Foreign exchange risk -This arises from fluctuating exchange rates when investing in assets that are valued in a foreign currency. Losses can be experienced when an assets’ value rises in price but the value of the currency experiences a decline in relation to the investor’s domestic currency.
Interest rate risk - Here, a security’s value can change with a fluctuation in interest rates. Bond prices drop when Inflation increases providing a discount to investors to make up for the difference between the bond’s interest rate and the higher interest rates caused by inflation.
Political risk - The risk of changing governments and policy changes can create a higher risk investment environment. This is the reason investors stay away from developing countries.
The Efficient Frontier
The efficient frontier was developed while trying to find the optimal risk/return level of diversification for a portfolio. It’s displayed on a graph that uses the percentage rate of return as the Y-axis and the percentage risk (standard deviation) of returns as the X-axis. Portfolios are plotted on the graph beginning with low risk portfolios and gradually increasing in risk to the higher risk portfolios. This graph shows the highest rate of return for each level of risk, and the lowest risk for each level of return. Every portfolio that is on the line of the graph is considered efficient (highest returns relative to the risk) and portfolios below the line are considered inefficient (low returns for high risk). No portfolios exist above the line of the graph as it’s generally accepted that no one would be offering an investment with high returns for a low amount of risk or risk-free and be expecting a profit. The graph below illustrates this (click to enlarge):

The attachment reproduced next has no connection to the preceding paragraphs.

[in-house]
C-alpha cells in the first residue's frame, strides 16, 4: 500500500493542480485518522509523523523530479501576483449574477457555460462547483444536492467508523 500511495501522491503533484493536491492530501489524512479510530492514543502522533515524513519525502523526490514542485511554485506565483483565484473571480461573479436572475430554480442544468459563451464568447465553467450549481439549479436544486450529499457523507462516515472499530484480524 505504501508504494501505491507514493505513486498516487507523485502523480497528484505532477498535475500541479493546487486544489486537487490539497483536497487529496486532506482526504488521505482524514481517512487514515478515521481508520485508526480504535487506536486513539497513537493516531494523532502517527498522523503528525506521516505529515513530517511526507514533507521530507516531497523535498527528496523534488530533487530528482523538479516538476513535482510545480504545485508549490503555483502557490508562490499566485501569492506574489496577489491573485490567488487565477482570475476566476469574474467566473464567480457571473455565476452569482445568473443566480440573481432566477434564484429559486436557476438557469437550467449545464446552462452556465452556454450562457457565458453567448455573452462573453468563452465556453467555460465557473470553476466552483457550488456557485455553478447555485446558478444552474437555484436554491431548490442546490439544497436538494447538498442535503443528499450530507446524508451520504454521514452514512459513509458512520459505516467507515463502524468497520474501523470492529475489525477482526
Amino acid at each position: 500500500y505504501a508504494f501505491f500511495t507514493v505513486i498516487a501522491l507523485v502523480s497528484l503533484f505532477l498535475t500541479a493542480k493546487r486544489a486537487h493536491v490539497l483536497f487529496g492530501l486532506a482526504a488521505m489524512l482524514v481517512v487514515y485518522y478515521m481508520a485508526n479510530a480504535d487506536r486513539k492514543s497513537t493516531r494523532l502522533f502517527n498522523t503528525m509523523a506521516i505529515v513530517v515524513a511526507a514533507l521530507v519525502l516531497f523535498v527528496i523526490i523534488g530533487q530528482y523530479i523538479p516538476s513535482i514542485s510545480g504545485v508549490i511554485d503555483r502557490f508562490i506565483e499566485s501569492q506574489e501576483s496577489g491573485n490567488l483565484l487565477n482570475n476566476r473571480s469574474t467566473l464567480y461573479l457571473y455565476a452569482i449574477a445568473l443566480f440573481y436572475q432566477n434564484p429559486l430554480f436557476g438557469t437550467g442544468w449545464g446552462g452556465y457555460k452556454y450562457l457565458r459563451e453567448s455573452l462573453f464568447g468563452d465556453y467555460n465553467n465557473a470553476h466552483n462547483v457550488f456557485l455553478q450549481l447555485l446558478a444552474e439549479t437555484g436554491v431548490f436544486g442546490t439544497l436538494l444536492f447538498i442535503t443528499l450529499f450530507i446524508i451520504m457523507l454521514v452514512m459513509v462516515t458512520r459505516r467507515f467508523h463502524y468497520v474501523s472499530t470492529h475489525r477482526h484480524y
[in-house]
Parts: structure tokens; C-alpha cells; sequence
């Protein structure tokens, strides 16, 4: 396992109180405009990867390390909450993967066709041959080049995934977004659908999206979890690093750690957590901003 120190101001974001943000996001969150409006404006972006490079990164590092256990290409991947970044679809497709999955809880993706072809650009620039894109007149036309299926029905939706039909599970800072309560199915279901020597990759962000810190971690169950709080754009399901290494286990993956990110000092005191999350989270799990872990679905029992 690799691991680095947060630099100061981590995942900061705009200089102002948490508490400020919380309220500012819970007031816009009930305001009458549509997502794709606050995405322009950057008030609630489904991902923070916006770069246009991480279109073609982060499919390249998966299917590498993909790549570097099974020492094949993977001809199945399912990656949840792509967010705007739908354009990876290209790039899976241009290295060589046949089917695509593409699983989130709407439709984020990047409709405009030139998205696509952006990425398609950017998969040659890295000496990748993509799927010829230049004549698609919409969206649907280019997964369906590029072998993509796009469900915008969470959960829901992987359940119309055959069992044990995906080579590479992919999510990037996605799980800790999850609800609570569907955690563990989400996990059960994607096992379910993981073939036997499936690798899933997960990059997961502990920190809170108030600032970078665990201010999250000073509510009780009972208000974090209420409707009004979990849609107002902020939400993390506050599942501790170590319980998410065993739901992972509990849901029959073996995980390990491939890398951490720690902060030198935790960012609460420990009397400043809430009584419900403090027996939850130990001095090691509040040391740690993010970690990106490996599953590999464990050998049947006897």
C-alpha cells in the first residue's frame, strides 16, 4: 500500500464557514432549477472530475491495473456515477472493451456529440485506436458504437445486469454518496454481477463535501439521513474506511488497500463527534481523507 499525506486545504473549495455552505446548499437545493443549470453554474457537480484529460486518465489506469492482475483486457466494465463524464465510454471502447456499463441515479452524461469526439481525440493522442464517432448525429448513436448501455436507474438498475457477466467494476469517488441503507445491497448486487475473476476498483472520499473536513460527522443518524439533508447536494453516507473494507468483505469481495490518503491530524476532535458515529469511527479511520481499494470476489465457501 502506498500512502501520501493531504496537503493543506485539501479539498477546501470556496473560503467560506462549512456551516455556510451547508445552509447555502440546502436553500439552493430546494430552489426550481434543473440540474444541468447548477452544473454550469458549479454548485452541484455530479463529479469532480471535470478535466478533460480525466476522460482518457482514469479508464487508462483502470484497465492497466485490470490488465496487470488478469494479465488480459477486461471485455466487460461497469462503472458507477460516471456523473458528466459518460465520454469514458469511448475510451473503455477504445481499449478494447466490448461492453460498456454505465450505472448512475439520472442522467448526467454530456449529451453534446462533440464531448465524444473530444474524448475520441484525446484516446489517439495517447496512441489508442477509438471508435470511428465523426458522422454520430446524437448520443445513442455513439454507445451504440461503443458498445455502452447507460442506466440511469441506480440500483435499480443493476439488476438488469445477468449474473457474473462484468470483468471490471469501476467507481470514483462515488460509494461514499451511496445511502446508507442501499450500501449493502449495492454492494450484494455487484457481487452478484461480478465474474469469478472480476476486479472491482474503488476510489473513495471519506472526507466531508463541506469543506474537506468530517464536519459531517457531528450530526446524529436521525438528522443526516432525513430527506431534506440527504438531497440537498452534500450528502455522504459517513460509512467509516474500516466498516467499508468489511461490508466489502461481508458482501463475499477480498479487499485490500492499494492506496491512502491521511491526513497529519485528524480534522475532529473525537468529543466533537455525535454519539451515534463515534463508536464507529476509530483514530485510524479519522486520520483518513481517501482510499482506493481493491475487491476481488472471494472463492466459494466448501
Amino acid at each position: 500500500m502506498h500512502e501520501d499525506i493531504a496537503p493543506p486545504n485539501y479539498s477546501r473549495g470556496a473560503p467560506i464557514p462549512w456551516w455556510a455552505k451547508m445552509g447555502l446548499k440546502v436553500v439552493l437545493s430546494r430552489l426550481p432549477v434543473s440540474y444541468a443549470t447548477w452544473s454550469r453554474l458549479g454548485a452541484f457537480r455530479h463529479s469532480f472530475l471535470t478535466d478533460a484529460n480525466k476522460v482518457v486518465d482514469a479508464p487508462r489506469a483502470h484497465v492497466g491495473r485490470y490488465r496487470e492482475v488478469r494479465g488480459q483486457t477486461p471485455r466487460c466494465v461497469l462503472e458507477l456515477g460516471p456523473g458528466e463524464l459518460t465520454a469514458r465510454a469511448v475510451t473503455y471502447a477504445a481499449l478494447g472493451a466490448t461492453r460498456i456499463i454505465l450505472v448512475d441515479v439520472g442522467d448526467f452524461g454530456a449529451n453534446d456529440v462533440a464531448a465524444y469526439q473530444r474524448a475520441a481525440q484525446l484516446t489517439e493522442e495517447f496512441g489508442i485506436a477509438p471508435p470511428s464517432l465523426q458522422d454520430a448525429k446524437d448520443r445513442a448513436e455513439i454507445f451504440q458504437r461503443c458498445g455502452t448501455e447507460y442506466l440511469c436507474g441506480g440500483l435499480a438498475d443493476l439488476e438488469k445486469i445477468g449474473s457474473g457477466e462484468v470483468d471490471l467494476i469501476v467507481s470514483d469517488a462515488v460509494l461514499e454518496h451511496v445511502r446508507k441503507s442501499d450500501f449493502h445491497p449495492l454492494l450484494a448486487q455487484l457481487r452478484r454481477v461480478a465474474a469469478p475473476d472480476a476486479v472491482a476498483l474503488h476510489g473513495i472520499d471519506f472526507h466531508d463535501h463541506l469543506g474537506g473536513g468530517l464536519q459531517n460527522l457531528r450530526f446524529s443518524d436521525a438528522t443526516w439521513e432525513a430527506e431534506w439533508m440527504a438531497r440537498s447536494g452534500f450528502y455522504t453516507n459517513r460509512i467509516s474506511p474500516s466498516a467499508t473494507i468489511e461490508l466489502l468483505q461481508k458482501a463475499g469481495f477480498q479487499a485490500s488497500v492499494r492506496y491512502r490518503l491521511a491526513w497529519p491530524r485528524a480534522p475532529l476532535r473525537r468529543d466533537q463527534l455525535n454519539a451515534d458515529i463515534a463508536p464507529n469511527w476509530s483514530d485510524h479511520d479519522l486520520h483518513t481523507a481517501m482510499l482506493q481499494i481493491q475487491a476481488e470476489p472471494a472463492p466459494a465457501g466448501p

The types of risk in the Modern Portfolio Theory showed creating an investment portfolio involved finding the right mix of securities for consistent returns and that it was possible to find an optimal combination of them to fit an investor’s risk tolerance. The two fundamental categories of risk, systematic risk and unsystematic risk are broad and include a number of important risk factors that should not be ignored when considering an investment for a portfolio.
McClure, Ben, “Modern Portfolio Theory: Why It’s Still Hip,” Investopedia, 2006. http://www.investopedia.com/articles/06/MPT.asp#axzz1QJzARdtM
Carther, Shauna, “Achieving Optimal Asset Allocation,” Investopedia, 2009. http://www.investopedia.com/articles/pf/05/061505.asp#axzz1QbpCdMK3
Steiner, Sheyna, “Buy-and-hold investing not dead after all,” Bankrate.com, 2009. http://www.bankrate.com/finance/financial-literacy/buy-and-hold-investing-not-dead-after-all-1.aspx
Lamb, Katrina, “Investing In Emerging Market Debt,” Investopedia, 2010. http://www.investopedia.com/articles/bonds/07/emerging-market-debt.asp#axzz1Qh7slUbE
Efficient Frontier: Rendering by Bruce Tintelnot
Image: digitalart / FreeDigitalPhotos.net http://www.freedigitalphotos.net/images/view_photog.php?photogid=2280